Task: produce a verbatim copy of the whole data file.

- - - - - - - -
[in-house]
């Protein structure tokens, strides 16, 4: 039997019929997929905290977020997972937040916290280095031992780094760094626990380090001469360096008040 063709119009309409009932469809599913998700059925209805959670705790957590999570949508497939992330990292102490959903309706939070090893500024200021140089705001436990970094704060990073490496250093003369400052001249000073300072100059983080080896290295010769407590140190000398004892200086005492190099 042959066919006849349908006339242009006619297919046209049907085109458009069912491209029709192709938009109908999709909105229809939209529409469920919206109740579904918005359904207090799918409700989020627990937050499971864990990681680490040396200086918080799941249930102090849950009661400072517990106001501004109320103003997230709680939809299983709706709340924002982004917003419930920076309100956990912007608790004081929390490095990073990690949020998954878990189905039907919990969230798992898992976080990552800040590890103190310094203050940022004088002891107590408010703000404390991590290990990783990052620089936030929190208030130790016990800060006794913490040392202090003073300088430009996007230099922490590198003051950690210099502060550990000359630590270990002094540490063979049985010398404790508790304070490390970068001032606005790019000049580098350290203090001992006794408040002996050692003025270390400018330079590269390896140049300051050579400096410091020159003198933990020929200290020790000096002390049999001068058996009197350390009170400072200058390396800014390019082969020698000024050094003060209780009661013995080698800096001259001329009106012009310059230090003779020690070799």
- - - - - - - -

[in-house]
């Protein structure tokens, strides 16, 4: 039997019929997929905290977020997972937040916290280095031992780094760094626990380090001469360096008040 063709119009309409009932469809599913998700059925209805959670705790957590999570949508497939992330990292102490959903309706939070090893500024200021140089705001436990970094704060990073490496250093003369400052001249000073300072100059983080080896290295010769407590140190000398004892200086005492190099 042959066919006849349908006339242009006619297919046209049907085109458009069912491209029709192709938009109908999709909105229809939209529409469920919206109740579904918005359904207090799918409700989020627990937050499971864990990681680490040396200086918080799941249930102090849950009661400072517990106001501004109320103003997230709680939809299983709706709340924002982004917003419930920076309100956990912007608790004081929390490095990073990690949020998954878990189905039907919990969230798992898992976080990552800040590890103190310094203050940022004088002891107590408010703000404390991590290990990783990052620089936030929190208030130790016990800060006794913490040392202090003073300088430009996007230099922490590198003051950690210099502060550990000359630590270990002094540490063979049985010398404790508790304070490390970068001032606005790019000049580098350290203090001992006794408040002996050692003025270390400018330079590269390896140049300051050579400096410091020159003198933990020929200290020790000096002390049999001068058996009197350390009170400072200058390396800014390019082969020698000024050094003060209780009661013995080698800096001259001329009106012009310059230090003779020690070799």